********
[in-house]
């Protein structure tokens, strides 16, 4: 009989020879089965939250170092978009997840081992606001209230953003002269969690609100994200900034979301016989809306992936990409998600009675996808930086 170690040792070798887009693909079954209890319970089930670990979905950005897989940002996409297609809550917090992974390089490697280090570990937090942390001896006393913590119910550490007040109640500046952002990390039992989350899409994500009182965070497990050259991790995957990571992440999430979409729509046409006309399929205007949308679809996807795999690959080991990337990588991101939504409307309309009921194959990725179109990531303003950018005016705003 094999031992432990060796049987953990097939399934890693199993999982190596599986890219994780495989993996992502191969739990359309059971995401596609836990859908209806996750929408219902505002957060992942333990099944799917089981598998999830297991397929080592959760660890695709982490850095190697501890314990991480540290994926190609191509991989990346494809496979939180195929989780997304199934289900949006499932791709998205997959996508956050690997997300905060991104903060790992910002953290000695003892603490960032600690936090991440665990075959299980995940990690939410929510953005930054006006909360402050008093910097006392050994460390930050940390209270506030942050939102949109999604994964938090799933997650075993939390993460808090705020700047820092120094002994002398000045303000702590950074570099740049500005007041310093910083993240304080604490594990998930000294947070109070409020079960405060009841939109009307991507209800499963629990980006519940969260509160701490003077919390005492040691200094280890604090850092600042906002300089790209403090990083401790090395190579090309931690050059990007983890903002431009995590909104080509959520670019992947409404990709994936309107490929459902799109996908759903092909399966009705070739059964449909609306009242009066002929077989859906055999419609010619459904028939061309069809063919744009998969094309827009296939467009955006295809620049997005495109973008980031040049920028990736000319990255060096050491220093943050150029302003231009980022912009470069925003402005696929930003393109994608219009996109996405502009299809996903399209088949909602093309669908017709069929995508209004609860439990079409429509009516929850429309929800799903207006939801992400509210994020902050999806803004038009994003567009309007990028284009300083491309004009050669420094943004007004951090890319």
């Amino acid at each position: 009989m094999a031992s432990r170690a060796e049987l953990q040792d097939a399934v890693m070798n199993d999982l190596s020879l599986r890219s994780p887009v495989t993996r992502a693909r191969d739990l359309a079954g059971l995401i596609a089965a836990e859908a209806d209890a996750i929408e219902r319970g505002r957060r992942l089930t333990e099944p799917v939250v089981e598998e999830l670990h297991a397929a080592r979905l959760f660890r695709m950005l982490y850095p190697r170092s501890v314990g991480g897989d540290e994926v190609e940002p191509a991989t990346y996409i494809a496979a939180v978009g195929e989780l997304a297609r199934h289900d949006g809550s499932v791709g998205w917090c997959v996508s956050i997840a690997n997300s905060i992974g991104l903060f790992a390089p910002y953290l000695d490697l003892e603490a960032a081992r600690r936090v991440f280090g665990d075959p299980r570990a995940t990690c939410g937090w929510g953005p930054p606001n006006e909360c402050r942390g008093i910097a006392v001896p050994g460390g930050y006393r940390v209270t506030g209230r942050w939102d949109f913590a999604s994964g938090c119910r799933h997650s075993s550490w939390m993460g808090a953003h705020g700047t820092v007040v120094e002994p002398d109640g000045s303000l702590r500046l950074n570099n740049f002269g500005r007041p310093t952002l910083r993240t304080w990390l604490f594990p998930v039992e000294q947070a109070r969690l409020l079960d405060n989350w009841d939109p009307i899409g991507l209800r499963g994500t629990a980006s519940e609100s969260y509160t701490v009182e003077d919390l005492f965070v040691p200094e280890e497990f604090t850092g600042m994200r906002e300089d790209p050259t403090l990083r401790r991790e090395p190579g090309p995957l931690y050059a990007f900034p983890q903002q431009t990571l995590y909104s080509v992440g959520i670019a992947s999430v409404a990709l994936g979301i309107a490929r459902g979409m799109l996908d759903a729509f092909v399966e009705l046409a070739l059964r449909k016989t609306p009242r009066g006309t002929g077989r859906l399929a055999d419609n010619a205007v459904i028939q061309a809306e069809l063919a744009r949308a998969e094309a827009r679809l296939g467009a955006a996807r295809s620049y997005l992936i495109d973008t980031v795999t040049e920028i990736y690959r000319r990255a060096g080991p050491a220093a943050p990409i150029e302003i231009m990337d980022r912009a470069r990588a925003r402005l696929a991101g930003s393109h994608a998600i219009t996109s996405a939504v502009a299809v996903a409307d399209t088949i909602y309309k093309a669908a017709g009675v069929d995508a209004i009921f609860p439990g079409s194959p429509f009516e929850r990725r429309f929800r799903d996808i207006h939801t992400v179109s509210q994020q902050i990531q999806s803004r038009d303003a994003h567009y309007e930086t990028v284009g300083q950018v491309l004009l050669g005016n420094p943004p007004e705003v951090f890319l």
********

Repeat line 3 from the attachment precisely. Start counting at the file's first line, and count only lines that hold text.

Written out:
């Amino acid at each position: 009989m094999a031992s432990r170690a060796e049987l953990q040792d097939a399934v890693m070798n199993d999982l190596s020879l599986r890219s994780p887009v495989t993996r992502a693909r191969d739990l359309a079954g059971l995401i596609a089965a836990e859908a209806d209890a996750i929408e219902r319970g505002r957060r992942l089930t333990e099944p799917v939250v089981e598998e999830l670990h297991a397929a080592r979905l959760f660890r695709m950005l982490y850095p190697r170092s501890v314990g991480g897989d540290e994926v190609e940002p191509a991989t990346y996409i494809a496979a939180v978009g195929e989780l997304a297609r199934h289900d949006g809550s499932v791709g998205w917090c997959v996508s956050i997840a690997n997300s905060i992974g991104l903060f790992a390089p910002y953290l000695d490697l003892e603490a960032a081992r600690r936090v991440f280090g665990d075959p299980r570990a995940t990690c939410g937090w929510g953005p930054p606001n006006e909360c402050r942390g008093i910097a006392v001896p050994g460390g930050y006393r940390v209270t506030g209230r942050w939102d949109f913590a999604s994964g938090c119910r799933h997650s075993s550490w939390m993460g808090a953003h705020g700047t820092v007040v120094e002994p002398d109640g000045s303000l702590r500046l950074n570099n740049f002269g500005r007041p310093t952002l910083r993240t304080w990390l604490f594990p998930v039992e000294q947070a109070r969690l409020l079960d405060n989350w009841d939109p009307i899409g991507l209800r499963g994500t629990a980006s519940e609100s969260y509160t701490v009182e003077d919390l005492f965070v040691p200094e280890e497990f604090t850092g600042m994200r906002e300089d790209p050259t403090l990083r401790r991790e090395p190579g090309p995957l931690y050059a990007f900034p983890q903002q431009t990571l995590y909104s080509v992440g959520i670019a992947s999430v409404a990709l994936g979301i309107a490929r459902g979409m799109l996908d759903a729509f092909v399966e009705l046409a070739l059964r449909k016989t609306p009242r009066g006309t002929g077989r859906l399929a055999d419609n010619a205007v459904i028939q061309a809306e069809l063919a744009r949308a998969e094309a827009r679809l296939g467009a955006a996807r295809s620049y997005l992936i495109d973008t980031v795999t040049e920028i990736y690959r000319r990255a060096g080991p050491a220093a943050p990409i150029e302003i231009m990337d980022r912009a470069r990588a925003r402005l696929a991101g930003s393109h994608a998600i219009t996109s996405a939504v502009a299809v996903a409307d399209t088949i909602y309309k093309a669908a017709g009675v069929d995508a209004i009921f609860p439990g079409s194959p429509f009516e929850r990725r429309f929800r799903d996808i207006h939801t992400v179109s509210q994020q902050i990531q999806s803004r038009d303003a994003h567009y309007e930086t990028v284009g300083q950018v491309l004009l050669g005016n420094p943004p007004e705003v951090f890319l």